The composition of Bogyoke Aung San’s pre-independence cabinet was a reflection of his belief that prejudice and intolerance should have no place in an independent Burma.
By HTUN KHAING | FRONTIER
LATE ON a Saturday morning 70 years ago, a seven-year-old first grader was summoned to the headmaster’s room at the Myoma National High School, now Basic Education High School 2 in Yangon’s Dagon Township.
Maung Tin Myint arrived at the room to find his sister already there. The headmaster ordered his staff to take them to their home. It was not far away, on Campbell Street, now Nga Htat Kyi Pagoda Road, which runs between Wingabar and Banyar Dala roads.
There was a big crowd at their home. Tin Myint’s mother, with tears in her eyes, told him to take his school bag upstairs and go and play with his friends.
As he was climbing the stairs, he heard a man talking on the phone and understood the reason for the crowd and his mother’s grief.
The man was discussing the assassination earlier that day of independence hero Bogyoke Aung San, six ministers of his cabinet, a secretary and a bodyguard at the Secretariat building in downtown Rangoon.
Tin Myint heard the man say that among the fallen was Sayagyi. It means “headmaster” and was the nickname of his father, U Razak, the Minister for Education and National Planning in the pre-independence cabinet and a former principal at the Mandalay National High School.
“I knew my father had died; I did not cry but I felt empty because of the sense of loss,” recalled Tin Myint, 77, in an interview with Frontier at his Yangon home on July 17.
Razak, who was born in Meiktila in Mandalay Region, was a patriot who was prominent in the struggle for independence and played a leading role in establishing the nationalist schools as a counter to the British colonial education system. Agitation over the education issue was a trigger for the first strike by students at Rangoon University in 1920, an event that continues to be celebrated as National Day, which is based on the Burmese calendar and falls this year on November 13. The Myoma National High School attended by Razak’s children was one of the first “nationalist” institutions.
Razak became a popular and highly respected member of the community in Mandalay after being appointed headmaster of the National High School there in 1921. He was a progressive teacher who encouraged his students to participate in extra-curricular activities, such as physical exercise and sport. Although a Muslim, he was renowned for his knowledge of Theravada Buddhism and of its scriptural language, Pali, which he taught to novice monks. He also encouraged the monks to learn English.
After World War II, when he was interned by the Japanese, Razak devoted more attention to the struggle for independence and became the leader in Mandalay of the Anti-Fascist People’s Freedom League, which Aung San had headed since early 1946. When the British colonial authorities asked Aung San to submit names for the executive council, Razak was proposed as the AFPFL representative for Upper Burma by Mandalay community organisations headed by monks.
In 1946, Razak and his family moved to Rangoon.
“Our house in Campbell Street was very near U Aung San’s house in Tower Lane [now Bogyoke Aung San Museum Road]. Sometimes U Aung San would call my father to his home for discussions; I accompanied him on one of those visits,” Tin Myint said.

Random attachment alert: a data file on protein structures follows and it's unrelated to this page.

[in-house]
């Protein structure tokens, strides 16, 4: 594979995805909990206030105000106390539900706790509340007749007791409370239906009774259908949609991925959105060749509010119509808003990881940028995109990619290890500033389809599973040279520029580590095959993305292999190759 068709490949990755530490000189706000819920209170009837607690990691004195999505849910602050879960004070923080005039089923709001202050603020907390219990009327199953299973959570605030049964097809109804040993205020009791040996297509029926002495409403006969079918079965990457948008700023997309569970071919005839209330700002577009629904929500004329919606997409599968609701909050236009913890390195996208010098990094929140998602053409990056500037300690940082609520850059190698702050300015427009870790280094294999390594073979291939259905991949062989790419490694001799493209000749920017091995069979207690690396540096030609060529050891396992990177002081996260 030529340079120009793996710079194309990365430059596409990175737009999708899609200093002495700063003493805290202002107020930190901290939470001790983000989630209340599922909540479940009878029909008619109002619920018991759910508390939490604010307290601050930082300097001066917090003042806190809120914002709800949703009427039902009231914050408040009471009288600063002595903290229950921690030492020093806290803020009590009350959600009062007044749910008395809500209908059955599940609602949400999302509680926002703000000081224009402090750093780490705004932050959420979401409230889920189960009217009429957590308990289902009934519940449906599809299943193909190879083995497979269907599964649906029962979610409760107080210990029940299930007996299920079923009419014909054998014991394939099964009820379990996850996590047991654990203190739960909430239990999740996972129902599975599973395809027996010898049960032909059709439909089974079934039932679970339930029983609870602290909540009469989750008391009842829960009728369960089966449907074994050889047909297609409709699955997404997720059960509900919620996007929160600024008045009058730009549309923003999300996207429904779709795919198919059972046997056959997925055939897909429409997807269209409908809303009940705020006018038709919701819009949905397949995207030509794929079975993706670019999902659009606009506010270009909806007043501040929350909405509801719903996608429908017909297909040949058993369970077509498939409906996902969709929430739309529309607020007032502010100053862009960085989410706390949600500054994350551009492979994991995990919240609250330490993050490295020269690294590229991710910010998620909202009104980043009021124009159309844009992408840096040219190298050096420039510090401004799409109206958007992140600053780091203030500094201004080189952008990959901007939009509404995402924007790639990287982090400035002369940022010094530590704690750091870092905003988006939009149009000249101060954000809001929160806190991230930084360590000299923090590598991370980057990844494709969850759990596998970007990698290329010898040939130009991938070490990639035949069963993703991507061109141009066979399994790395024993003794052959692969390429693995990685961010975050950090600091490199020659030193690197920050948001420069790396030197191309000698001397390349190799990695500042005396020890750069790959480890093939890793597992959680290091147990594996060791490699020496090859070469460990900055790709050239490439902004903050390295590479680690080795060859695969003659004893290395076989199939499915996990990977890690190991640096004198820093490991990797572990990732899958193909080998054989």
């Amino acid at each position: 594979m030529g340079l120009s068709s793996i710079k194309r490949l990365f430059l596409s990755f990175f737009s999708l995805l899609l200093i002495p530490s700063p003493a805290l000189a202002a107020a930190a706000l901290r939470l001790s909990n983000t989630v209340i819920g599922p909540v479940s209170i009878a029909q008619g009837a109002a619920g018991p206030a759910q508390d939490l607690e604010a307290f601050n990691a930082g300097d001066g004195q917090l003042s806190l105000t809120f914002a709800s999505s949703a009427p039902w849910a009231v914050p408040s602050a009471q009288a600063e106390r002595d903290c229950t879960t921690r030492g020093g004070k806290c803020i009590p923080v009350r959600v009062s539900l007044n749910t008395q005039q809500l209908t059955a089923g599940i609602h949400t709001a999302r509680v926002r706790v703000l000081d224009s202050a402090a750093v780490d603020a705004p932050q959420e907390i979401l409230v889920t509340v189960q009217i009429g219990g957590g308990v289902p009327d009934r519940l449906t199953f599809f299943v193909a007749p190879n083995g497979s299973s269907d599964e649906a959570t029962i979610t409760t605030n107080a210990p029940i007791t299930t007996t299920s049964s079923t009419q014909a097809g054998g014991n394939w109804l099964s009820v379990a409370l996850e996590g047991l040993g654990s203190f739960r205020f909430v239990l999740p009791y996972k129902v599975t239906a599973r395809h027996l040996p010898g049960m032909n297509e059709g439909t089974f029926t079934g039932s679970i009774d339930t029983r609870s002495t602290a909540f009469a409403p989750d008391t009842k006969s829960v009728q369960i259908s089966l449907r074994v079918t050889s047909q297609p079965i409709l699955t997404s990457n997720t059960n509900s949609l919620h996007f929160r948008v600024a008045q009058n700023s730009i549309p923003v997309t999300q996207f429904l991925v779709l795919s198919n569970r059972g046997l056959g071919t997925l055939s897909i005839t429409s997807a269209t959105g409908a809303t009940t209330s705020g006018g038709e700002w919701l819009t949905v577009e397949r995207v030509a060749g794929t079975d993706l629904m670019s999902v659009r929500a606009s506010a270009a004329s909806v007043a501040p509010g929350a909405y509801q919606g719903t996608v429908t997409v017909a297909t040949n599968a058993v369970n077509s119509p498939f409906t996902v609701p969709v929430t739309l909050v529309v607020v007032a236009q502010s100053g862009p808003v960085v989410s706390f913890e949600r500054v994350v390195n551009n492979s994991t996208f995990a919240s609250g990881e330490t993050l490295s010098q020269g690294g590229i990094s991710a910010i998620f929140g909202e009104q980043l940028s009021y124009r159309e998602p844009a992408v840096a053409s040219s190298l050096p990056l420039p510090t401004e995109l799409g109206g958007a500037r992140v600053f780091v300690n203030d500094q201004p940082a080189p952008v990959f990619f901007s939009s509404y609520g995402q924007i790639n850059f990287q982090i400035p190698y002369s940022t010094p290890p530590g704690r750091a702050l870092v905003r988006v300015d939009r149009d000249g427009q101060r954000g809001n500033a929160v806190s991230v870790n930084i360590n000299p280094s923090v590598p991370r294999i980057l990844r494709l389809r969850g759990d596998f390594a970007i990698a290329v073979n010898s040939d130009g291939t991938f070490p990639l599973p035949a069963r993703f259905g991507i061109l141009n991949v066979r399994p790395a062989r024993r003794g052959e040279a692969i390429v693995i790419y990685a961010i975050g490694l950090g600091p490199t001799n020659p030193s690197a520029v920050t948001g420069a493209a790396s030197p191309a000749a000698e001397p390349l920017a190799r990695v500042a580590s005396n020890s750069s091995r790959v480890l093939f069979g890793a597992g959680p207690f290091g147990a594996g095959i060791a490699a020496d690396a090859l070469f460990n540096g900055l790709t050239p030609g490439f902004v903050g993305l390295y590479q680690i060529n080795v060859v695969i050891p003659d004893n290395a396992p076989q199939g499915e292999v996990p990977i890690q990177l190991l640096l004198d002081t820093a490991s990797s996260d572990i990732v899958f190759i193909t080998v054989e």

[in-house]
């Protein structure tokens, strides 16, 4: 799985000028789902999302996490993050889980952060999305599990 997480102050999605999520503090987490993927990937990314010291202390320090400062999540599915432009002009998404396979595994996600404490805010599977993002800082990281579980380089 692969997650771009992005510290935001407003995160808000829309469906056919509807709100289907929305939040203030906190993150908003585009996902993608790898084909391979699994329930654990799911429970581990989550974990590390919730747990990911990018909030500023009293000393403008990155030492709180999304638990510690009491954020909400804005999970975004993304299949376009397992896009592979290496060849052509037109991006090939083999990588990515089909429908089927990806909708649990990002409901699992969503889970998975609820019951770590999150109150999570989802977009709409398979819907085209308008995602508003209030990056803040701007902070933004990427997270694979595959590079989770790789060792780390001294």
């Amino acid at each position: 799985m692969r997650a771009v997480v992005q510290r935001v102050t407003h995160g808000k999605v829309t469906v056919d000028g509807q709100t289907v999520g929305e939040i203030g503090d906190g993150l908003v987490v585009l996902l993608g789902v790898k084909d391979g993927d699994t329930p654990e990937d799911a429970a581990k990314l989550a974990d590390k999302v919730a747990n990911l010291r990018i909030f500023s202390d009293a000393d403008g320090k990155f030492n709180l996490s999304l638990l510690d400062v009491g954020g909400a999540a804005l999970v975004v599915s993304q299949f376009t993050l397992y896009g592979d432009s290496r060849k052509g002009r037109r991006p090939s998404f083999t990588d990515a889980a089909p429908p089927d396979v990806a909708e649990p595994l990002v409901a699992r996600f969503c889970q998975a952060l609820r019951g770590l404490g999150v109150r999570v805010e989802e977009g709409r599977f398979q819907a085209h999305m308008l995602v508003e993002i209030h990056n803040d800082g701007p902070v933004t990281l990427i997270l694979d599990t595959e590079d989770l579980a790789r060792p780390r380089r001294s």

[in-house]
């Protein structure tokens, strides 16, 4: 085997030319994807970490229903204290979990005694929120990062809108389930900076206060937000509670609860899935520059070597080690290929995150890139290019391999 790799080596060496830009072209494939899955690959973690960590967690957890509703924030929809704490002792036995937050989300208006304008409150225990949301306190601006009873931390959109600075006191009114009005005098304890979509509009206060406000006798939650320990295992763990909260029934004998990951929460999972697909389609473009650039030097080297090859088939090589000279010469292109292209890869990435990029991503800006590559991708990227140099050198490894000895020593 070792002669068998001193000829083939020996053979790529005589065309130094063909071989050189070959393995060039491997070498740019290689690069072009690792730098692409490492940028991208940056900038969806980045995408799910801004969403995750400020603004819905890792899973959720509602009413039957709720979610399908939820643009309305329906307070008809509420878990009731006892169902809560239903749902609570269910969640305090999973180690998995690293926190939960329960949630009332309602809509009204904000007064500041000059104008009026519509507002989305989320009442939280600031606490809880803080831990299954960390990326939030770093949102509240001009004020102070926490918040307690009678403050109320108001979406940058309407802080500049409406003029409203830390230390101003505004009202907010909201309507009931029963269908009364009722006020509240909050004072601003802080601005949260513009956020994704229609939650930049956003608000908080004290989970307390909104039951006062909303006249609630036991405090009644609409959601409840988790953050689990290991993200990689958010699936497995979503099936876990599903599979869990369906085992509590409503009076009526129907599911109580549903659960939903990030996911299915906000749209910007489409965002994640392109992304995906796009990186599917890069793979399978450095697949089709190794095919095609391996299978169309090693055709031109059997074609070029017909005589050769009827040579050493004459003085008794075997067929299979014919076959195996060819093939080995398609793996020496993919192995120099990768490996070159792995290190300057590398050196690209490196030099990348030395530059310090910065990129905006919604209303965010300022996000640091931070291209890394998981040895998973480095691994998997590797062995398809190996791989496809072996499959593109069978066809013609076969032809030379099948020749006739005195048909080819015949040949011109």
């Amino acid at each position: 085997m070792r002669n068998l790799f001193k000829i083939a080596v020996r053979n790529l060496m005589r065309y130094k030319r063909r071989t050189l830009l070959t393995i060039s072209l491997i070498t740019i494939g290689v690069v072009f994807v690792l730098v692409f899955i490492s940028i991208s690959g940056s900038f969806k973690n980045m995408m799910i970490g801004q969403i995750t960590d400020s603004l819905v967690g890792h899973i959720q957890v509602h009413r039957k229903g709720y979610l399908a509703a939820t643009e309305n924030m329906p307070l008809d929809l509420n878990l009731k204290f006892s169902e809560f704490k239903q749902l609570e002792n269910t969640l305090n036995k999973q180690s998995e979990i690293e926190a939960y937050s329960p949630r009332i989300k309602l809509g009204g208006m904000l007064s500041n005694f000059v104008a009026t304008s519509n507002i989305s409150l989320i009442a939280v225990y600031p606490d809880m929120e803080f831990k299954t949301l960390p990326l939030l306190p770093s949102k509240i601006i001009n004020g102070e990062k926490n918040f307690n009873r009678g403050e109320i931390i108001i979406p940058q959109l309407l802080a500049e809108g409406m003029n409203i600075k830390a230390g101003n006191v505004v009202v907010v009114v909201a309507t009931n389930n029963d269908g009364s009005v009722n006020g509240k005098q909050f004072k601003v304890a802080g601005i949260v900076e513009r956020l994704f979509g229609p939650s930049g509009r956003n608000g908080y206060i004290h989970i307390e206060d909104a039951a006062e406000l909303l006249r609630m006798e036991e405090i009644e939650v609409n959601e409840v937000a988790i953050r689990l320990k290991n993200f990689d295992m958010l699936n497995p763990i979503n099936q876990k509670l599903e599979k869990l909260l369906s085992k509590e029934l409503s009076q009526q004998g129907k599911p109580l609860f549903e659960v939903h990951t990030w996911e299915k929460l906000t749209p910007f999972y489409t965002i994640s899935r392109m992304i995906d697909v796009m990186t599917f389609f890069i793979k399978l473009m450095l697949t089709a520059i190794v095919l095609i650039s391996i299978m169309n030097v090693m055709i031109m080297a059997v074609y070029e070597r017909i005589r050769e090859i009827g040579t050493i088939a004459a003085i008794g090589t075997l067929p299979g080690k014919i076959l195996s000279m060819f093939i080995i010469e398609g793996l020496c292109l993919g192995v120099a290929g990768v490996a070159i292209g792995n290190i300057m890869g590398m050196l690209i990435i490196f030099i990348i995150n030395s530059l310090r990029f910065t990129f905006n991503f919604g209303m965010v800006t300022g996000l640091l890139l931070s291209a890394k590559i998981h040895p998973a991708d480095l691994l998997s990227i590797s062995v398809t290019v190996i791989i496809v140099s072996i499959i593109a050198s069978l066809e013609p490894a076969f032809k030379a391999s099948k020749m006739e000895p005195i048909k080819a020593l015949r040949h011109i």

“Bogyoke Aung San didn’t give priority to religion and race; he gave priority to the country and those around him had similar views,” Tin Myint said.
An example of Aung San’s belief in the need for inclusion was the Panglong Agreement, a formula for federalism he signed with Shan, Kachin and Chin leaders on February 12, 1947, an event celebrated since as Union Day.
Tin Myint said Aung San and those close to him were able to work cooperatively despite differences of religion, background and thinking because they were united in their vision for an independent Burma. “Their ambition was to gain independence as soon as possible and after that to rebuild the country,” he said.
Tin Myint’s assessment of the determination of Aung San and his cabinet to prioritise the cause of national unity is shared by the daughter of another martyr of July 19, 1947.
The leaders of 70 years ago were able to achieve harmony in diversity by overlooking such things as race and religion, said Nant Khin Htay Kyi Khaing, the daughter of Mahn Ba Khaing, a Kayin Christian who was Minister for Industry in the interim cabinet.
“A Kayin proverb says if there is unity, together we can scoop enough water to make the sea run dry,” said Khin Htay Kyi Khaing.
Tensions between the government and the Kayin – then known as the Karen – over the issue of autonomy escalated after independence. Fighting erupted in early 1949 and became the world’s longest running civil conflict until the government and the Karen National Union signed a peace agreement in January 2012.
Aung San, who seemed to understand the threat that differences over religion and ethnicity could pose to national unity, had strongly rejected calls for any move towards declaring Buddhism the official state religion.
In August 1961, 14 years after Aung San’s untimely death, Prime Minister U Nu’s government passed legislation making Buddhism the official religion. Although the legislation was among the first to be repealed by General Ne Win after he seized power in 1962, it exacerbated tensions with minority groups, including the predominantly Christian Kachin.
The Tatmadaw and the Kachin Independence Army fought for decades until signing a ceasefire in February 1994 that collapsed in June 2011.
The emphasis on unity among diversity to which Aung San and his ministers aspired seems to have long vanished. In recent years, hardline Buddhist nationalists have even called for no respect to be shown on Martyrs’ Day to Razak and the bodyguard who died with him in the Secretariat, because they were both Muslims.